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Cut gemstones possess all the physical properties of the mineral from which they are cut, although the crystal shape is no longer evident.

If a mineral is very hard, like sapphire, the cut gem will be very durable and will scratch softer stones like quartz. If a mineral cleaves (or splits) easily upon impact, like topaz, the cut gemstone will also have this capacity, and need protection against knocks. If the mineral possesses a high degree of dispersion (the ability to split white light into its spectral colours), the gemstone will be full of 'fire', like diamond. In sphene, the gem variety of the mineral titanite, dispersion is even more pronounced.

Sapphire from Inverell NSW Image: Stuart Humphreys
© Australian Museum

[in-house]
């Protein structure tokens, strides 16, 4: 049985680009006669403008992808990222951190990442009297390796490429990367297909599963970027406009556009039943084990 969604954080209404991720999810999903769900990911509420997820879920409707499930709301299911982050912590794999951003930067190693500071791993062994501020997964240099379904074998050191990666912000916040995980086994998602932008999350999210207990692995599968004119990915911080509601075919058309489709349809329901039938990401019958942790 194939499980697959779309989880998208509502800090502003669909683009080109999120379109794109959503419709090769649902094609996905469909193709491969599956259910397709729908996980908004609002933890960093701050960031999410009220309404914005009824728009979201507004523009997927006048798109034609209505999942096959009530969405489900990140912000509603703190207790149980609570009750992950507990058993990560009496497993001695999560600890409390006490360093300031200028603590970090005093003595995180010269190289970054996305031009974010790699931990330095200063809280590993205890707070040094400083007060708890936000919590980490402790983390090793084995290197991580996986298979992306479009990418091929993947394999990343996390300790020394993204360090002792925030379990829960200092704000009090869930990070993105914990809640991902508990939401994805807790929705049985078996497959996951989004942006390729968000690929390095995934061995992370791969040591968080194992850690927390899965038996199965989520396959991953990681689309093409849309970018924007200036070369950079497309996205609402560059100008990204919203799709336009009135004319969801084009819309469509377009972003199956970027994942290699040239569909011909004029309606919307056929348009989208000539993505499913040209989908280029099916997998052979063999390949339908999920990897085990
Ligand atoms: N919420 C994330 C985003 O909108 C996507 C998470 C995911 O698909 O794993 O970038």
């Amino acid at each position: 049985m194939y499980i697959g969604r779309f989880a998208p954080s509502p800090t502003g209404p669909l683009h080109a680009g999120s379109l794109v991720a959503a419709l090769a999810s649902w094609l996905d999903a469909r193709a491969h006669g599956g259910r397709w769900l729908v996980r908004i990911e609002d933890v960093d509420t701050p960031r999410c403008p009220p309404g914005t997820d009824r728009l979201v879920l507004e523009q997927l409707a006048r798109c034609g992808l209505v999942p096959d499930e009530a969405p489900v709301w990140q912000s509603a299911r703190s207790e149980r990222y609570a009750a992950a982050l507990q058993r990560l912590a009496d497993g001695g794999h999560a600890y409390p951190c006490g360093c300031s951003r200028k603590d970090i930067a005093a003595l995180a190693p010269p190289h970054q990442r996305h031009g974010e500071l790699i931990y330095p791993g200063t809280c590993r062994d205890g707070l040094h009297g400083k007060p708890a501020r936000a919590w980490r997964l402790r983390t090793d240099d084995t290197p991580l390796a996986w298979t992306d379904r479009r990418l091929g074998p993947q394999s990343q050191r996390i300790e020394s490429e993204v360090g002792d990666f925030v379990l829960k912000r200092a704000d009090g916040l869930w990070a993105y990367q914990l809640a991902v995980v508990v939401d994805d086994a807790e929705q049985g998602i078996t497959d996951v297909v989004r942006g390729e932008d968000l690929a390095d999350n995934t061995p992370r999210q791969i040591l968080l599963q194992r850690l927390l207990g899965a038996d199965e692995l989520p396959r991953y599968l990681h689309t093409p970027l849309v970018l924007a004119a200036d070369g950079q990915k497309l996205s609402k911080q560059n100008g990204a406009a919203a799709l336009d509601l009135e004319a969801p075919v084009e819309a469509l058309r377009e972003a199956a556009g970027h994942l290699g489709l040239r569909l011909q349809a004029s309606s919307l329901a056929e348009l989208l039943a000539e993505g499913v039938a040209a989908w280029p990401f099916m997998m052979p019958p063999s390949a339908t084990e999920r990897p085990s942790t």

Accordingly, gemstones are identified by the same scientific methods as minerals. However, since they are beautiful and valuable, no destructive tests that leave a mark on the stone are used. A range of scientific instruments has been devised especially for testing gemstones. People who are qualified to identify gemstones using these instruments are called gemmologists.

Gemstone lookalikes

Gemstones need to be distinguished from each other, from synthetic gemstones and from imitations.

A synthetic gemstone is chemically and structurally equivalent to its natural counterpart but is made in a laboratory. Synthetic stones can sometimes be very difficult to distinguish from natural ones.

Imitations may be any material that bears a superficial resemblance to the original, but are usually glass or plastic.

Composite stones like doublets and triplets are a combination of materials, usually a natural one with a backing and/or covering of some other material. Some composite stones should not be submerged in liquid, lest it penetrate between the layers and cause discolouration.

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